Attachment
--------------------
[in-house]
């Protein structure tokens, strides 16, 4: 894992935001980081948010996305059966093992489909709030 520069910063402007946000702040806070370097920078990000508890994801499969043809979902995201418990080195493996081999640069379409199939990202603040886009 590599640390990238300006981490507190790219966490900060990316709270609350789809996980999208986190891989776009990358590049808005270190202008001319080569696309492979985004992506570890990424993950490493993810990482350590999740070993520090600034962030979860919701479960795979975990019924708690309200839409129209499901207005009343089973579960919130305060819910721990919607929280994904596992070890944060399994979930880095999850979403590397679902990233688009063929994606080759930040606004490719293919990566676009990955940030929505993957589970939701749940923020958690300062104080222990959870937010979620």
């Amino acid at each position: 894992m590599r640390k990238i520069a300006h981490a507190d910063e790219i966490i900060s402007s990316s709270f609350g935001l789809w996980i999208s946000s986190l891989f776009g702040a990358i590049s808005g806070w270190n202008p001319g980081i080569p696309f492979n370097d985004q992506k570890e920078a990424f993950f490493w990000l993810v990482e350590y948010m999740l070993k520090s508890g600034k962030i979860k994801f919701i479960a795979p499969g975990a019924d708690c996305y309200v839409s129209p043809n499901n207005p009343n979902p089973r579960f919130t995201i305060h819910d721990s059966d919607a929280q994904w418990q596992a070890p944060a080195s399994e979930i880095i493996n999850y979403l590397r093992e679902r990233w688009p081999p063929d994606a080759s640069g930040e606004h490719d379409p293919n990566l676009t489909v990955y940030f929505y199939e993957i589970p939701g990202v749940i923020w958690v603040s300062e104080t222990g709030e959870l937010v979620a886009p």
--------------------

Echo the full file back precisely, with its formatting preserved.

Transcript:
[in-house]
């Protein structure tokens, strides 16, 4: 894992935001980081948010996305059966093992489909709030 520069910063402007946000702040806070370097920078990000508890994801499969043809979902995201418990080195493996081999640069379409199939990202603040886009 590599640390990238300006981490507190790219966490900060990316709270609350789809996980999208986190891989776009990358590049808005270190202008001319080569696309492979985004992506570890990424993950490493993810990482350590999740070993520090600034962030979860919701479960795979975990019924708690309200839409129209499901207005009343089973579960919130305060819910721990919607929280994904596992070890944060399994979930880095999850979403590397679902990233688009063929994606080759930040606004490719293919990566676009990955940030929505993957589970939701749940923020958690300062104080222990959870937010979620």
């Amino acid at each position: 894992m590599r640390k990238i520069a300006h981490a507190d910063e790219i966490i900060s402007s990316s709270f609350g935001l789809w996980i999208s946000s986190l891989f776009g702040a990358i590049s808005g806070w270190n202008p001319g980081i080569p696309f492979n370097d985004q992506k570890e920078a990424f993950f490493w990000l993810v990482e350590y948010m999740l070993k520090s508890g600034k962030i979860k994801f919701i479960a795979p499969g975990a019924d708690c996305y309200v839409s129209p043809n499901n207005p009343n979902p089973r579960f919130t995201i305060h819910d721990s059966d919607a929280q994904w418990q596992a070890p944060a080195s399994e979930i880095i493996n999850y979403l590397r093992e679902r990233w688009p081999p063929d994606a080759s640069g930040e606004h490719d379409p293919n990566l676009t489909v990955y940030f929505y199939e993957i589970p939701g990202v749940i923020w958690v603040s300062e104080t222990g709030e959870l937010v979620a886009p």